The Internet may also be broken by the Russian invasion

Explosions at two major national gas pipelines linking Russia to the European Union are prompting Western politicians to ask: what will be the next target?

No one has yet claimed responsibility for the attacks on the Nord Stream power lines. But US and European officials were quick to point the finger at the Kremlin as they warned that the labyrinthine network of undersea cables that feed the global internet could also be an attractive target – writes Politico.

The threat is real. This is partly because security around the cables is weak and authoritarian regimes like Russia are willing to target non-military targets and use so-called hybrid warfare tactics.

“Terrain has been a target of conflict for more than a decade,” said Keir Giles, an expert on Russian information warfare at the Chatham House think tank. “If they don’t pay much attention to securing these vital assets, Western countries have only themselves to blame.”

Here’s everything you need to know about the threat to undersea internet cables.

Almost all of the world’s Internet traffic is carried through a global network of more than 400 fiber optic pipes that together cover 1.3 million kilometers. They are operated almost exclusively by private companies such as Google and Microsoft, as well as France’s Alcatel Submarine Networks and, increasingly, China’s Huawei Marine Networks.

Dozens of such cables connect the EU to the United States – arguably the world’s most important digital connection – but similar networks connect Latin America to Asia and Africa to Europe.

The vulnerability is partly due to the location of these cables. Cables span the Earth and are often located in extremely remote areas that are easily accessible by submarines or unmanned underwater vehicles. The lack of regulatory oversight of how networks operate also makes it difficult for companies and governments to protect networks.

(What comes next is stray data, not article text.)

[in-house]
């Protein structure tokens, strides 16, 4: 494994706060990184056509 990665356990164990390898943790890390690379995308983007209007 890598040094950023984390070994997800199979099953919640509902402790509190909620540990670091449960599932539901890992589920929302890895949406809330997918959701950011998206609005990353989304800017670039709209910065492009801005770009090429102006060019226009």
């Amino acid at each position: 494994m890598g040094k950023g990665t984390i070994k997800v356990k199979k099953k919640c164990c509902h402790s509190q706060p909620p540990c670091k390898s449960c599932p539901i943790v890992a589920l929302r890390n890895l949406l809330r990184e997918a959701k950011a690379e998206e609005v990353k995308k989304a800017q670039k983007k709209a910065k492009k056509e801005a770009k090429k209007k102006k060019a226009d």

Most of these pipelines are located in international waters.

There are also so-called choke points, or key areas where major undersea cables cross, that are among the highest risk potential targets. In the case of Europe, these include Gibraltar and Malta, where many of the EU’s connections to Asia end after passing through Egypt’s Suez Canal. In the case of the United States, the New York coast is the primary connection point to Europe. The West Coast of the United Kingdom is the connecting hub between the United States and the rest of Europe.

At the heart of the concern is a foreign government – such as Russia, China or North Korea – sabotaging these undersea cables, which are mostly unguarded and outside the control of Western governments. National security officials have warned that hostile systems could also try to tap these cables for surveillance purposes, although both U.S. and European authorities have conducted such deep-sea cable-snapping activities.

The risk is not new. For at least a decade, policymakers have signaled that undersea Internet cables are easy targets and require more government support to keep them safe. Nearly two years ago, NATO Secretary General Jens Stoltenberg told reporters that undersea cables are not only vital to civil society, such as the functioning of financial markets, but also “to various military capabilities.” Most Western militaries can quickly turn to satellite backup communications if these undersea cables are compromised.

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